58. Woodwork in Ethiopia during 1450 to 1750CE
SEP. 15, 2022
Pete takes Ryan to the Horn of Africa to discover woodwork in Ethiopia between 1450 and 1750CE. Discover the resting place of the ark of the covenant, the ambassadorial journey that took over 10 years and find out how to honour a hero of your village.
This episode took us to the Federal Democratic Republic of Ethiopia, a country also historically knows as Abyssinia.
This is a country in the Horn of Africa, landlocked by Eritrea to the north, Djibouti to the northeast, Somalia to the east, Kenya to the south, South Sudan to the west, and Sudan to the NorthWest.
The country has a total area of 1,100,000 square kilometres (420,000 sq mi) and 123.5 million inhabitants, making it the 12th-most populous country in the world and the 2nd-most populous in Africa (after Nigeria).
It has a highlands, mountainous area in the North and a high central plateau which slopes down into lowlands to the south and west.
The capital city is Addis Abbaba, and the flag consists of a green, yellow, and red horizontal stripes with the National Emblem, in the middle, a golden pentagram on a blue disc, like a star emitting rays.
The star is Ethiopia's bright future, while the yellow rays which it emits are equidistant and are said to represent the equality of all Ethiopians regardless of race, creed, or sex
Ethiopia is a transition economy meaning it’s moving from a command economy to a market economy and is heavily agricultural – accounting for almost 40.5% of GDP, 81 percent of exports, and 85 percent of the labour force.
Foreign currency brought in in particular by coffee exports, partly as Ethiopia is the country where coffee first originated, but if you want to know more about that, you’d better check out the Yemen episode.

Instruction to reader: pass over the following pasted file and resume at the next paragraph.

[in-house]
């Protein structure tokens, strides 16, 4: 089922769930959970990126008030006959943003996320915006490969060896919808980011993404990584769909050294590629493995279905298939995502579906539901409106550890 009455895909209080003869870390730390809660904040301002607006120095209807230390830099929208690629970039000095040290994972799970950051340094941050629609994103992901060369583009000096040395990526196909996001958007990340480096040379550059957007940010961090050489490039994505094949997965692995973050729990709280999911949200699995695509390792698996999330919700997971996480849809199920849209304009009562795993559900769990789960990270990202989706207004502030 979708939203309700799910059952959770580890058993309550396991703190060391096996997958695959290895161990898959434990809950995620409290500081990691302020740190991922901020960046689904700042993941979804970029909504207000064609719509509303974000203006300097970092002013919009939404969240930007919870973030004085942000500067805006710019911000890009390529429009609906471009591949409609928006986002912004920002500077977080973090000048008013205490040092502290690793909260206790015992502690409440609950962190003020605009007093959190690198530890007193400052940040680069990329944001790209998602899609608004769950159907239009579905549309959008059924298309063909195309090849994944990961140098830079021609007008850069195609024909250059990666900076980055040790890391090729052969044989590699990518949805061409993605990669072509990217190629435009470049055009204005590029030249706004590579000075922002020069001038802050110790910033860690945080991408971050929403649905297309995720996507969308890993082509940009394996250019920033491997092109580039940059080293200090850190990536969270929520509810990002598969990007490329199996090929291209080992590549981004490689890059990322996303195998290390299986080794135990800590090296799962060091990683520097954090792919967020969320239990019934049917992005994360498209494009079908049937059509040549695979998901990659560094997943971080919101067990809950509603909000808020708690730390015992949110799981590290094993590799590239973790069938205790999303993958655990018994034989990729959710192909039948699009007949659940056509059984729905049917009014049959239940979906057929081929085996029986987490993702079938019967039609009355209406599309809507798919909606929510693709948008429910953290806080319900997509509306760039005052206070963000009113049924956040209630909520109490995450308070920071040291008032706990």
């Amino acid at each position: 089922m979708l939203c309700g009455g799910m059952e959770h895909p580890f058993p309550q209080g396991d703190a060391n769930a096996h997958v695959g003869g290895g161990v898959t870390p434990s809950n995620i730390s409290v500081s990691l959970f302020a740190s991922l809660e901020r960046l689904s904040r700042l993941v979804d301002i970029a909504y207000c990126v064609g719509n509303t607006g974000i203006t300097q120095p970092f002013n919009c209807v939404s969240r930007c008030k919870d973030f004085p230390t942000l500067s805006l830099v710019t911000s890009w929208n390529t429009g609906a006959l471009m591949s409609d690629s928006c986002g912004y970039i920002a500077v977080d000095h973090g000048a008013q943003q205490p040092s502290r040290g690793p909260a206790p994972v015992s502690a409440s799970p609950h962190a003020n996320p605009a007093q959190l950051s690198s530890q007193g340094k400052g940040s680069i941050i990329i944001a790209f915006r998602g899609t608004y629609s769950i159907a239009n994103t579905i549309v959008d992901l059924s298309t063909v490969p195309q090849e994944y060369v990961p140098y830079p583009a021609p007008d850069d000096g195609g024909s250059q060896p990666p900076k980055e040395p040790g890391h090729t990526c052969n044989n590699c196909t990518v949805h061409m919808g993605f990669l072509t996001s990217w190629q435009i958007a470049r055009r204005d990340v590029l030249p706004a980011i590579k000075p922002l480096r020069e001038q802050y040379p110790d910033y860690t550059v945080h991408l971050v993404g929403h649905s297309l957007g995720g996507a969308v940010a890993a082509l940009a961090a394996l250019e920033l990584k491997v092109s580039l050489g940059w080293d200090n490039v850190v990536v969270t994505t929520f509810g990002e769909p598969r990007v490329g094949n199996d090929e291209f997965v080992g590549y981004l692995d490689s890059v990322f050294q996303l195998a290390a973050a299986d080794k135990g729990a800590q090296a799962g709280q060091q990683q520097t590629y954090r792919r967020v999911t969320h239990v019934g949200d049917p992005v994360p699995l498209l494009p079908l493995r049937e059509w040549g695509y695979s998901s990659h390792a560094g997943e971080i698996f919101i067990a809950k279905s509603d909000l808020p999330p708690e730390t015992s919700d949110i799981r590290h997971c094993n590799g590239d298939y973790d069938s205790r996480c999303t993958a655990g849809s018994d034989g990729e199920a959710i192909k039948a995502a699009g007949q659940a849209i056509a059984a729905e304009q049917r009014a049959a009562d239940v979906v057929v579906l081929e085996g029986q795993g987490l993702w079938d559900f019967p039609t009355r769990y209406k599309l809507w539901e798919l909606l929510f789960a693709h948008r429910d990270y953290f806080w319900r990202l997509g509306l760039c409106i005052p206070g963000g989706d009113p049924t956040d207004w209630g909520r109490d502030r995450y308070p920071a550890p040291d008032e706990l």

Over 80 ethnic groups live in the country, which explains the many official languages, but it’s notable is there is not a European language on that list. This is because Ethiopia was never colonized by a European power.
Ethiopia is also home to all of us, in a way. It is famous for one of our ancient ancestors, Lucy aka Australopithecus afarensis. She was discovered in 1974 in Hadar in the North of the country and allegedly got her name from the Beatles song "Lucy in the Sky with Diamonds" which was played a lot in the expedition camp. Lucy is 40 percent of a female who stood about a meter (3.5 feet) tall and is estimated to be 3.2 million years old.
But Lucy isn’t our oldest relative in Ethiopia. There’s also Ardi or Ardipithicus ramidus found 1994 who is a remarkable 4.2 million year old.
More recent famous Ethiopians include Hiele Selassie, the one time emperor of Ethiopia born Tafari Makonnen, who gained the title Ras which translates as "head" becoming Ras Tafari – who is believed by some rastafarians to be the messiah.
Ethiopia is also famous for long distance runners, including the legendary Haile Gebrselassie, and Tirunesh Dibaba the Baby Face Destroyer.
Finally, Ethiopia claims to be the home of the Ark of the Covenant, which is claimed to be being held in Axum, in the North of the country in a treasury near the Church of Our Lady Mary of Zion.